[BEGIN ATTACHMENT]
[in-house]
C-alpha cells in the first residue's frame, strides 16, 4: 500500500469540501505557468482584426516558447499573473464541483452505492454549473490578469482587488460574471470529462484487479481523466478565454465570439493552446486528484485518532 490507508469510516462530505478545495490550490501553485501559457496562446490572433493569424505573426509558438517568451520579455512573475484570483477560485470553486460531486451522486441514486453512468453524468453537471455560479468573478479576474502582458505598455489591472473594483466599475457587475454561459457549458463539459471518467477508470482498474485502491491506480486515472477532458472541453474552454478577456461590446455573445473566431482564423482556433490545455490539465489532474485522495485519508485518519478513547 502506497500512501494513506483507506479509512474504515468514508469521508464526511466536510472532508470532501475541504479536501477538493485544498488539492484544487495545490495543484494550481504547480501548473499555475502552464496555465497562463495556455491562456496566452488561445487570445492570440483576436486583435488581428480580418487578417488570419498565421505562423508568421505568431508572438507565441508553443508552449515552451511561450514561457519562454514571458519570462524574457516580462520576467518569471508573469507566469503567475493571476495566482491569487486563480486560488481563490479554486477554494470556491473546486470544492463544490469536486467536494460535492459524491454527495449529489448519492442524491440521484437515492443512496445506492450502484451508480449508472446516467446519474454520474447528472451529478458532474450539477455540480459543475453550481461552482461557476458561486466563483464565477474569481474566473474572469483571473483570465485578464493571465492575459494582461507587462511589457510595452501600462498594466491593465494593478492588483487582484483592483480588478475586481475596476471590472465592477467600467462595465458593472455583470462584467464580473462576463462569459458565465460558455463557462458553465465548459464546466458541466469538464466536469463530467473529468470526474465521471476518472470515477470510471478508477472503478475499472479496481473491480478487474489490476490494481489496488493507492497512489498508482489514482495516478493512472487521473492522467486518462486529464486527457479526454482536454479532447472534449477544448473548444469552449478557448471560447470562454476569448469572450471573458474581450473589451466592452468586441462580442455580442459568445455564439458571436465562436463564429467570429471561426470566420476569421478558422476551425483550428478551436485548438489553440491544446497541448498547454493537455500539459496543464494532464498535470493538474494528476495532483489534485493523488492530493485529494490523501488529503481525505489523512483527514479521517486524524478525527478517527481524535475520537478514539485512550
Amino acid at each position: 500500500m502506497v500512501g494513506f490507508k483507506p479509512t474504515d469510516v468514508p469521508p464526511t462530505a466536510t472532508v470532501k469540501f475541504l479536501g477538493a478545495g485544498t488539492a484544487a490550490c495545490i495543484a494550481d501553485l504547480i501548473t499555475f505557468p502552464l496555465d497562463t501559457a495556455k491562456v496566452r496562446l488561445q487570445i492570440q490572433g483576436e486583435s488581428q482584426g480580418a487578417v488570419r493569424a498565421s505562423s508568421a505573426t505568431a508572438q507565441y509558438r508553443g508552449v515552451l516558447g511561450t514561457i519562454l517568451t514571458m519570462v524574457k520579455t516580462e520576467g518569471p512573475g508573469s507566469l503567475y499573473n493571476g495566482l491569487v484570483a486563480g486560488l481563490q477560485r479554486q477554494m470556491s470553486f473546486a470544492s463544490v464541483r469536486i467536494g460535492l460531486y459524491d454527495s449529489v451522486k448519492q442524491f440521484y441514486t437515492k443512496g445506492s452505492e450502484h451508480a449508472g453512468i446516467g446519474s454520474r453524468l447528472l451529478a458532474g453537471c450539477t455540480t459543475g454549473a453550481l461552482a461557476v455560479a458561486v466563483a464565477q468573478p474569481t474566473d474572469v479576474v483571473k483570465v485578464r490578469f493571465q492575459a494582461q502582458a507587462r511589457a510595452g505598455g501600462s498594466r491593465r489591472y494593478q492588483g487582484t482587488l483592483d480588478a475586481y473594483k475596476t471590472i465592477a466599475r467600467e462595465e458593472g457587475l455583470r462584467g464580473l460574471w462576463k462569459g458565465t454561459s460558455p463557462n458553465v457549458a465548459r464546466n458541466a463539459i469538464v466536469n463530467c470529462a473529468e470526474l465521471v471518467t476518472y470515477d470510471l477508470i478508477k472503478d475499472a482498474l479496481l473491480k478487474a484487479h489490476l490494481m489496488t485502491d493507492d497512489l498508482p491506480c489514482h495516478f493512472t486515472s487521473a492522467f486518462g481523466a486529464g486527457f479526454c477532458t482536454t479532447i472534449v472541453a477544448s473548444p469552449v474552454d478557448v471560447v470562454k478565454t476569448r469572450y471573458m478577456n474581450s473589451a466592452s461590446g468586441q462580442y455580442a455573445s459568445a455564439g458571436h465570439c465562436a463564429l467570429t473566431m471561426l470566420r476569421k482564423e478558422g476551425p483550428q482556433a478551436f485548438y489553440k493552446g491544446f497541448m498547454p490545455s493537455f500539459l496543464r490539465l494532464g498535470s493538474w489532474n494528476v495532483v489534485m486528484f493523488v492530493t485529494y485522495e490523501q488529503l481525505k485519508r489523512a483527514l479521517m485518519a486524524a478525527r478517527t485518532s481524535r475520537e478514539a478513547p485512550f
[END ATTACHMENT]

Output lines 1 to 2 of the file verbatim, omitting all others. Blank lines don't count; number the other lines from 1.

[in-house]
C-alpha cells in the first residue's frame, strides 16, 4: 500500500469540501505557468482584426516558447499573473464541483452505492454549473490578469482587488460574471470529462484487479481523466478565454465570439493552446486528484485518532 490507508469510516462530505478545495490550490501553485501559457496562446490572433493569424505573426509558438517568451520579455512573475484570483477560485470553486460531486451522486441514486453512468453524468453537471455560479468573478479576474502582458505598455489591472473594483466599475457587475454561459457549458463539459471518467477508470482498474485502491491506480486515472477532458472541453474552454478577456461590446455573445473566431482564423482556433490545455490539465489532474485522495485519508485518519478513547 502506497500512501494513506483507506479509512474504515468514508469521508464526511466536510472532508470532501475541504479536501477538493485544498488539492484544487495545490495543484494550481504547480501548473499555475502552464496555465497562463495556455491562456496566452488561445487570445492570440483576436486583435488581428480580418487578417488570419498565421505562423508568421505568431508572438507565441508553443508552449515552451511561450514561457519562454514571458519570462524574457516580462520576467518569471508573469507566469503567475493571476495566482491569487486563480486560488481563490479554486477554494470556491473546486470544492463544490469536486467536494460535492459524491454527495449529489448519492442524491440521484437515492443512496445506492450502484451508480449508472446516467446519474454520474447528472451529478458532474450539477455540480459543475453550481461552482461557476458561486466563483464565477474569481474566473474572469483571473483570465485578464493571465492575459494582461507587462511589457510595452501600462498594466491593465494593478492588483487582484483592483480588478475586481475596476471590472465592477467600467462595465458593472455583470462584467464580473462576463462569459458565465460558455463557462458553465465548459464546466458541466469538464466536469463530467473529468470526474465521471476518472470515477470510471478508477472503478475499472479496481473491480478487474489490476490494481489496488493507492497512489498508482489514482495516478493512472487521473492522467486518462486529464486527457479526454482536454479532447472534449477544448473548444469552449478557448471560447470562454476569448469572450471573458474581450473589451466592452468586441462580442455580442459568445455564439458571436465562436463564429467570429471561426470566420476569421478558422476551425483550428478551436485548438489553440491544446497541448498547454493537455500539459496543464494532464498535470493538474494528476495532483489534485493523488492530493485529494490523501488529503481525505489523512483527514479521517486524524478525527478517527481524535475520537478514539485512550